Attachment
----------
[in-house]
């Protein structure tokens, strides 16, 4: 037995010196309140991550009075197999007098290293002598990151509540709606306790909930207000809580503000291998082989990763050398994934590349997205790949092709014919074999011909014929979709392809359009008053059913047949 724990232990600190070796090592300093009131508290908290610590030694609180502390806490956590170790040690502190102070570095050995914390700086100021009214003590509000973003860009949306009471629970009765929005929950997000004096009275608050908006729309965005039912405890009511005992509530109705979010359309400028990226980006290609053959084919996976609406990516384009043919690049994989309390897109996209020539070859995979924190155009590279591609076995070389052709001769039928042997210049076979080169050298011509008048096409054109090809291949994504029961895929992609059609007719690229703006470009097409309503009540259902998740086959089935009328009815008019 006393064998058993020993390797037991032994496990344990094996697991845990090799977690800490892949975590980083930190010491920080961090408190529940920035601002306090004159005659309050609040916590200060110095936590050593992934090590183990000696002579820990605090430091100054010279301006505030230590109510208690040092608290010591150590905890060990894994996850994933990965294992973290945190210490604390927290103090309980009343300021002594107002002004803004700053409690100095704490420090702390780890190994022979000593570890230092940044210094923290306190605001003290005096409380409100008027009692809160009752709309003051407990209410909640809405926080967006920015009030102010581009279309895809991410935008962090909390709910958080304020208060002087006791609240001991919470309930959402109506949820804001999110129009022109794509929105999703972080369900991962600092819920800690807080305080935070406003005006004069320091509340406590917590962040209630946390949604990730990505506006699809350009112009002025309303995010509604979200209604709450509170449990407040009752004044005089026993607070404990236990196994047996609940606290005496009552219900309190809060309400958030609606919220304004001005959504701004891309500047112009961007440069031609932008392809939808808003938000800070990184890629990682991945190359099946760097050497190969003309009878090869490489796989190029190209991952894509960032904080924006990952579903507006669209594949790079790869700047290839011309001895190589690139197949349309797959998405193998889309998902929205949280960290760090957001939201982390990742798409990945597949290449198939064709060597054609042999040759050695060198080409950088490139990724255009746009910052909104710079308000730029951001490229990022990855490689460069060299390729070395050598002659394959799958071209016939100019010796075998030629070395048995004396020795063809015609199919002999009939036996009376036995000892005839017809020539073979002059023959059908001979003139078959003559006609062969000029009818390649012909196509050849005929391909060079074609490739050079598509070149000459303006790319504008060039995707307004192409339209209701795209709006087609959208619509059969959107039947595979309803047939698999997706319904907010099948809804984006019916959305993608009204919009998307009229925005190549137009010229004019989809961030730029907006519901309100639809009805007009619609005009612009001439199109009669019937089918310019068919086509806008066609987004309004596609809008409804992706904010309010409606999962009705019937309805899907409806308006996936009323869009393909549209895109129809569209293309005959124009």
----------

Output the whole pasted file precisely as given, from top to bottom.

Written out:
[in-house]
């Protein structure tokens, strides 16, 4: 037995010196309140991550009075197999007098290293002598990151509540709606306790909930207000809580503000291998082989990763050398994934590349997205790949092709014919074999011909014929979709392809359009008053059913047949 724990232990600190070796090592300093009131508290908290610590030694609180502390806490956590170790040690502190102070570095050995914390700086100021009214003590509000973003860009949306009471629970009765929005929950997000004096009275608050908006729309965005039912405890009511005992509530109705979010359309400028990226980006290609053959084919996976609406990516384009043919690049994989309390897109996209020539070859995979924190155009590279591609076995070389052709001769039928042997210049076979080169050298011509008048096409054109090809291949994504029961895929992609059609007719690229703006470009097409309503009540259902998740086959089935009328009815008019 006393064998058993020993390797037991032994496990344990094996697991845990090799977690800490892949975590980083930190010491920080961090408190529940920035601002306090004159005659309050609040916590200060110095936590050593992934090590183990000696002579820990605090430091100054010279301006505030230590109510208690040092608290010591150590905890060990894994996850994933990965294992973290945190210490604390927290103090309980009343300021002594107002002004803004700053409690100095704490420090702390780890190994022979000593570890230092940044210094923290306190605001003290005096409380409100008027009692809160009752709309003051407990209410909640809405926080967006920015009030102010581009279309895809991410935008962090909390709910958080304020208060002087006791609240001991919470309930959402109506949820804001999110129009022109794509929105999703972080369900991962600092819920800690807080305080935070406003005006004069320091509340406590917590962040209630946390949604990730990505506006699809350009112009002025309303995010509604979200209604709450509170449990407040009752004044005089026993607070404990236990196994047996609940606290005496009552219900309190809060309400958030609606919220304004001005959504701004891309500047112009961007440069031609932008392809939808808003938000800070990184890629990682991945190359099946760097050497190969003309009878090869490489796989190029190209991952894509960032904080924006990952579903507006669209594949790079790869700047290839011309001895190589690139197949349309797959998405193998889309998902929205949280960290760090957001939201982390990742798409990945597949290449198939064709060597054609042999040759050695060198080409950088490139990724255009746009910052909104710079308000730029951001490229990022990855490689460069060299390729070395050598002659394959799958071209016939100019010796075998030629070395048995004396020795063809015609199919002999009939036996009376036995000892005839017809020539073979002059023959059908001979003139078959003559006609062969000029009818390649012909196509050849005929391909060079074609490739050079598509070149000459303006790319504008060039995707307004192409339209209701795209709006087609959208619509059969959107039947595979309803047939698999997706319904907010099948809804984006019916959305993608009204919009998307009229925005190549137009010229004019989809961030730029907006519901309100639809009805007009619609005009612009001439199109009669019937089918310019068919086509806008066609987004309004596609809008409804992706904010309010409606999962009705019937309805899907409806308006996936009323869009393909549209895109129809569209293309005959124009």